How many times have you said to yourself, “Man, I feel like my performance is tanking,” but just keep going? I’ve been there, and I’m sure you have too.
For all of us who have been there, done that, where did it get you? Did you train through and get injured? Did you make it through but not perform as well as you had hoped? Did you get stuck in your training?
Athletes often use fatigue and lethargy as a sign of a “hard workout”. However, when this issue becomes chronic and your body is exhausted daily, it can very well be a sign that you need to take a step back.
I think it’s important to talk about the signs of “breakdown” in our bodies. Whether you’re an athlete or not, our bodies provide similar symptoms when we’re running low on energy. So, how do our bodies tell us that it is time to slow down and take it easy? Let’s dive in a little deeper.
Both men and women show signs that their bodies may be boycotting them. Whether it be due to overuse, overtraining, undereating, lack of sleep, stress, or anxiety, you name it, it’s important to recognize when you need a break. Not only can low energy impact your athletic performance, but it can also have negative consequences on your sex life, bone health, immunity, metabolism, and more.
So, what are the warning signs?
In all honesty, the signals aren’t always clear. Sometimes, the signs of early “body rebellion” mimic those of simple stressors in everyday life. As your body progresses through the symptoms, the greater the impact on your body as a whole.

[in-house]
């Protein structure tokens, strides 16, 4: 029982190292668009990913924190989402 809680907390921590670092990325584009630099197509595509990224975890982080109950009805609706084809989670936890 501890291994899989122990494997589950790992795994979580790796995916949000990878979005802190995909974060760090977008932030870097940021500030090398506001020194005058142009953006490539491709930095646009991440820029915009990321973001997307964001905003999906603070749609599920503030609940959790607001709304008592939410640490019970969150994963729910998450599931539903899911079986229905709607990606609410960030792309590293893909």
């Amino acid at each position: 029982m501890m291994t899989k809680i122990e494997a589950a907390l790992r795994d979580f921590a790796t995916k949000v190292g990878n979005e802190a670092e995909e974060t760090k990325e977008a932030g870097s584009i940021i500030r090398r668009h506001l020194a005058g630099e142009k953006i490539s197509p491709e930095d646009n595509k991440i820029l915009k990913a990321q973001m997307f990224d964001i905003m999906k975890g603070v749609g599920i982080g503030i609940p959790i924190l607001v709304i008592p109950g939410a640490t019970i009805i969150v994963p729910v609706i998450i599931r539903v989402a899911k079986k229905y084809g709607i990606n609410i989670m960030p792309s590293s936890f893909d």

Below is a list of symptoms you should be on the lookout for. Please note, that the lesser symptoms typically present themselves first and follow a similar order to the list in the “Both” section.
Loss of libido
|Delayed Puberty (delayed onset of the menstrual cycle)|
|Loss of morning erection||
Loss of or irregular menstrual cycles
Decreased Training Response(Declining Performance)
More Frequent Illness
Muscle Fatigue and Cramps
Inability to Lose Weight
Hypothermia (Cold Intolerance)
Cardiac Abnormalities: bradycardia (low HR), orthostasis (abnormal changes in HR/BP during positional changes)
So folks, if you’re noticing any of the “early signs”, don’t just push through! Take a moment and examine the facts. What do your eating, sleeping, and lifestyle habits look like? What does your training program look like? Are you simply trying too hard and therefore putting your body at risk? Those are all things you should ask yourself!
Just remember, training through chronic fatigue and declining performance will not always be in your favor. If you don’t know where you may be going wrong, ask for help! Reach out to a performance physical therapist, dietician, or even your physician! Oh, and as always, we’re always here to help!
Happy Training Folks!